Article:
2. What do I need to do (or not do)?
    3. How — exactly — do I do this?
    4. What will happen after I do it?
    5. Where do I get more information?

For the last 20 years, websites, online applications, and social media tools have been the darlings of government agencies, tending to attract the most attention and funding in the typical communications budget. 

Yet, much state and local government business still depends upon automatically generated or standard form letters, forms, invoices, citations, and other high-volume documents. They are an agency's underground infrastructure — essential to collecting and delivering information directly to citizens yet overlooked as tools that need regular sharpening. 

In another 20 years, the paper could disappear, replaced completely by digitally delivered form letters and forms. But citizens will still need to understand — quickly — what they mean, what they must do with them, and what will happen next. 

And you will still want them to.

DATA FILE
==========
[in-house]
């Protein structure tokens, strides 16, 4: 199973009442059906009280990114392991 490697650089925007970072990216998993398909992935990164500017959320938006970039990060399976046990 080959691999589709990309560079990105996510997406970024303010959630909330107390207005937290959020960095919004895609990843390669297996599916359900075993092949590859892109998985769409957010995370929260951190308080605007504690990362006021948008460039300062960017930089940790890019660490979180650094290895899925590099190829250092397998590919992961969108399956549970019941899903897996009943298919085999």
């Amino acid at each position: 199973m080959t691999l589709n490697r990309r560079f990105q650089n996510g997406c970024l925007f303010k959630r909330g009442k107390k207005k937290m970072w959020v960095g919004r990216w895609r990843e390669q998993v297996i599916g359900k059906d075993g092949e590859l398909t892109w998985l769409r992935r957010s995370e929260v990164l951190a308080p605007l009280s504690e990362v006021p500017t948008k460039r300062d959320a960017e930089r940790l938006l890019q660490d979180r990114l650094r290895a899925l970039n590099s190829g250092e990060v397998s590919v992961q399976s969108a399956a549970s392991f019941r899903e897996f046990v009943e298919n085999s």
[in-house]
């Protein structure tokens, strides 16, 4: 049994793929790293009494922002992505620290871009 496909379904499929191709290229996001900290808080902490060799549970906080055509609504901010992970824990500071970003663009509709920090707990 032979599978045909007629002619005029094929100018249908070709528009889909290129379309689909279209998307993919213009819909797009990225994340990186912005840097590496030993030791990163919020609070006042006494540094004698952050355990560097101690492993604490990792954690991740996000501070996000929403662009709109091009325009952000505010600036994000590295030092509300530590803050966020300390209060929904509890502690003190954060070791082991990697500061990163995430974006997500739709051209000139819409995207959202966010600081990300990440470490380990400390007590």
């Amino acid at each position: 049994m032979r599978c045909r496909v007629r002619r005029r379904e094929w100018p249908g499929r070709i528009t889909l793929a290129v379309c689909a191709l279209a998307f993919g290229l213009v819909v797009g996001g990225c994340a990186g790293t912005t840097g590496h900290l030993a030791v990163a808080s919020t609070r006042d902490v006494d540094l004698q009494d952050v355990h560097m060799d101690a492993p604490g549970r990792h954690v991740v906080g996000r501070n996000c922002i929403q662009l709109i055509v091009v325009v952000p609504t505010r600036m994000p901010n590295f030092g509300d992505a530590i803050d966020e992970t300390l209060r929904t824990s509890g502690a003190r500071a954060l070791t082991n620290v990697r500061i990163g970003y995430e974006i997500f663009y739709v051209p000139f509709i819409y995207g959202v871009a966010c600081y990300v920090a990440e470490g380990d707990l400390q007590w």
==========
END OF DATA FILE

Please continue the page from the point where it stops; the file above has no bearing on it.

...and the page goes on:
For more in-depth coverage of these issues, please consider registering for our July 18 webinar, Building Trust in Government Through Plain Language, from 11 AM—12 PM. In this webinar, Dana will outline specific steps your local government can take to fix confusing content and see examples of content that did and didn’t work.

Question? Comments

If you have questions about this topic or other local government issues, please use our Ask MRSC form or call us at (206) 625-1300 or (800) 933-6772. If you have questions or comments about this blog post, please email the MRSC Insight Editors.

MRSC is a private nonprofit organization serving local governments in Washington State. Eligible government agencies in Washington State may use our free, one-on-one Ask MRSC service to get answers to legal, policy, or financial questions.

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About Dana Howard Botka

Based in Olympia, Dana has spent more than 20 years in public service using plain language and User-Centered Design to improve hundreds of documents and websites that citizens need to quickly and easily understand. She is now the owner of PlainPoint Consulting, which provides training, mentoring, and consultation services, focusing on the needs of state and local government needs.